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Issue 16, 2012
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Thermometry at the nanoscale

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Non-invasive precise thermometers working at the nanoscale with high spatial resolution, where the conventional methods are ineffective, have emerged over the last couple of years as a very active field of research. This has been strongly stimulated by the numerous challenging requests arising from nanotechnology and biomedicine. This critical review offers a general overview of recent examples of luminescent and non-luminescent thermometers working at nanometric scale. Luminescent thermometers encompass organic dyes, QDs and Ln3+ions as thermal probes, as well as more complex thermometric systems formed by polymer and organic–inorganic hybrid matrices encapsulating these emitting centres. Non-luminescent thermometers comprise of scanning thermal microscopy, nanolithography thermometry, carbon nanotube thermometry and biomaterials thermometry. Emphasis has been put on ratiometric examples reporting spatial resolution lower than 1 micron, as, for instance, intracellular thermometers based on organic dyes, thermoresponsive polymers, mesoporous silica NPs, QDs, and Ln3+-based up-converting NPs and β-diketonate complexes. Finally, we discuss the challenges and opportunities in the development for highly sensitive ratiometric thermometers operating at the physiological temperature range with submicron spatial resolution.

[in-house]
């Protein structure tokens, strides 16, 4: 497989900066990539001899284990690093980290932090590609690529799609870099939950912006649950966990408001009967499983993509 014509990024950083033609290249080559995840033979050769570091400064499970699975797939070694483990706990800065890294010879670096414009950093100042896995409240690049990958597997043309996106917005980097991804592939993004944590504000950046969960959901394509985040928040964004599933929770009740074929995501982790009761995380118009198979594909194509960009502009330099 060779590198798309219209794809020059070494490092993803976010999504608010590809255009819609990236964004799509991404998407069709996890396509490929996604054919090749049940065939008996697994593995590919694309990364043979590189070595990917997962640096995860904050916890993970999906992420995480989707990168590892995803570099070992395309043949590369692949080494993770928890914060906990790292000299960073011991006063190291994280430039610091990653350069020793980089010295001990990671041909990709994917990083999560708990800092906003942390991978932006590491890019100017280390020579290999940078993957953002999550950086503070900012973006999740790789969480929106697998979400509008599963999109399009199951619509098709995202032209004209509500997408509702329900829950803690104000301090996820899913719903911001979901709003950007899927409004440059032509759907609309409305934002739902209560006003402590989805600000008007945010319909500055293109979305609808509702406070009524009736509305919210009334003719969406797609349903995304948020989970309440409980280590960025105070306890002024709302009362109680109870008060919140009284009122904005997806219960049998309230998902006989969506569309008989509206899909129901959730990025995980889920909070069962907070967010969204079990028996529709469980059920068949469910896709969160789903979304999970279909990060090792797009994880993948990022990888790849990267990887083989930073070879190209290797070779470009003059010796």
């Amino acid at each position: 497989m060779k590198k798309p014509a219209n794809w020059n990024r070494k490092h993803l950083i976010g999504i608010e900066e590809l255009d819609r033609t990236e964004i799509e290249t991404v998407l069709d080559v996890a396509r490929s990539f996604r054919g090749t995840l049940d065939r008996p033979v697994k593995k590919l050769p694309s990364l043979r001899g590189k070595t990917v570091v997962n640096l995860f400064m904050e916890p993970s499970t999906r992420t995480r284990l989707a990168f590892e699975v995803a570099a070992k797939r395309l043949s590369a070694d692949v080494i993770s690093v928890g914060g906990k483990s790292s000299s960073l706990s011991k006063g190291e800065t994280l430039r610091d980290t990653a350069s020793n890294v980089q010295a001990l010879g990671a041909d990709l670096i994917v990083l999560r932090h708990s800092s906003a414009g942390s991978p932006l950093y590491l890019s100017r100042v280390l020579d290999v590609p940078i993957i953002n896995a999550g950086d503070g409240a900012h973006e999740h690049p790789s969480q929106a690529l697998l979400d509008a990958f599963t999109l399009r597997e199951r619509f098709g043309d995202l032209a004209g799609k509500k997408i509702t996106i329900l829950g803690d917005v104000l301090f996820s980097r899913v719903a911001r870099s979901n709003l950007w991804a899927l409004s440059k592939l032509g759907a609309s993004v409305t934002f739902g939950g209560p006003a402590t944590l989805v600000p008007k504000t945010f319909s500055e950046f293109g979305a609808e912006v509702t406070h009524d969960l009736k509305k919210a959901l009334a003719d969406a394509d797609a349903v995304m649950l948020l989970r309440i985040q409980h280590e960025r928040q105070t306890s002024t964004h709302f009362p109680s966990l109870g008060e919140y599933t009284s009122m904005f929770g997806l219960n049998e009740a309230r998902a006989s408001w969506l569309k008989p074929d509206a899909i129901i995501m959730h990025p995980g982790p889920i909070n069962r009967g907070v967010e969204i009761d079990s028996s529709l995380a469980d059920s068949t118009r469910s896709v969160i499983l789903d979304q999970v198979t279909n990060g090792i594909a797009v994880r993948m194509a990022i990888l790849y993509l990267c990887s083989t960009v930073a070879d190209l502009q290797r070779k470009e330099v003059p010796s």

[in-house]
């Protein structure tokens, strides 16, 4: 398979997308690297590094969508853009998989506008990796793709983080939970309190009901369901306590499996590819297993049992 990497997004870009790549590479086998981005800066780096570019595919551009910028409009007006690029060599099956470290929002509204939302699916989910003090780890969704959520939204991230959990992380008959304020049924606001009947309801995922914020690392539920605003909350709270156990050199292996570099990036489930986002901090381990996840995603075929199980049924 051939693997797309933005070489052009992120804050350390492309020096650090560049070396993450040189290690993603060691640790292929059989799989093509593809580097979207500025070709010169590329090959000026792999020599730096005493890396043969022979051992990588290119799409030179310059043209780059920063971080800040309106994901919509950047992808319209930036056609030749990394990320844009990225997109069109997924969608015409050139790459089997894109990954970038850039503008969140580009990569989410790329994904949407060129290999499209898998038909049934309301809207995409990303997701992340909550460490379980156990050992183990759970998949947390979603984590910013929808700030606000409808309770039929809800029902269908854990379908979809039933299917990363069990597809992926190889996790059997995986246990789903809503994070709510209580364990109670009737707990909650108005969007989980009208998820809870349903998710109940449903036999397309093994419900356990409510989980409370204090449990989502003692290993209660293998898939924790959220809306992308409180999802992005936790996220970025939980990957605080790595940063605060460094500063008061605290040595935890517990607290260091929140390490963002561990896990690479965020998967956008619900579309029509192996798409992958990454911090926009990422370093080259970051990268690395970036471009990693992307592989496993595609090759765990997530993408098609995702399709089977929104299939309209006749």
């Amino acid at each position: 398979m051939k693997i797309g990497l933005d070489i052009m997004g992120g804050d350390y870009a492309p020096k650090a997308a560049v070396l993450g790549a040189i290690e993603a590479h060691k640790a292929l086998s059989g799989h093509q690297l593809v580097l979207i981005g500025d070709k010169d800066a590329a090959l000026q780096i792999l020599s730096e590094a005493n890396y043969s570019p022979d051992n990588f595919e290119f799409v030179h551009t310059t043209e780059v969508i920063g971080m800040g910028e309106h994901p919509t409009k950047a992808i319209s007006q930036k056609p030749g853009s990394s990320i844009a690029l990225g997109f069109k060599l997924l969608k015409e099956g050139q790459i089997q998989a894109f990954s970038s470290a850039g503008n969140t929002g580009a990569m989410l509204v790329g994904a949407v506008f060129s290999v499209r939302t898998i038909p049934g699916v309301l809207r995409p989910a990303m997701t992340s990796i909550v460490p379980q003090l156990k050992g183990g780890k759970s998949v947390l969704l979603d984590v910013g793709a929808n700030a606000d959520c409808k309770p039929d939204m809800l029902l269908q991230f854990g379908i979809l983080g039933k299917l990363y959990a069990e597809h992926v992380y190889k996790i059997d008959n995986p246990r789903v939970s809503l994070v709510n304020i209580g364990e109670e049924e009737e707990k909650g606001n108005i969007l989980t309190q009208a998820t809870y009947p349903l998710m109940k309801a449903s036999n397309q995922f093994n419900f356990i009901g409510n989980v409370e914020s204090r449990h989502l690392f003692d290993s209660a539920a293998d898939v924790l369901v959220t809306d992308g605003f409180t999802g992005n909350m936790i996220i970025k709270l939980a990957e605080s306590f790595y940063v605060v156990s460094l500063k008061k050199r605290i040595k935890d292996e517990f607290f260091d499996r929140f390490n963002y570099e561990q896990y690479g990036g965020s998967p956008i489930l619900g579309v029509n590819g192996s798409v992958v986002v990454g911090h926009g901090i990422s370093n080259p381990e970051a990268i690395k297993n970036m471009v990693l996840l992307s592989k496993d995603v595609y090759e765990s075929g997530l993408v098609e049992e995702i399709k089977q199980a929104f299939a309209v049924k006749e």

Graphical abstract: Thermometry at the nanoscale

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Article information

19 Mar 2012
26 Apr 2012
First published
01 May 2012

Nanoscale, 2012,4, 4799-4829
Article type
Review Article

Thermometry at the nanoscale

C. D. S. Brites, P. P. Lima, N. J. O. Silva, A. Millán, V. S. Amaral, F. Palacio and L. D. Carlos, Nanoscale, 2012, 4, 4799
DOI: 10.1039/C2NR30663H

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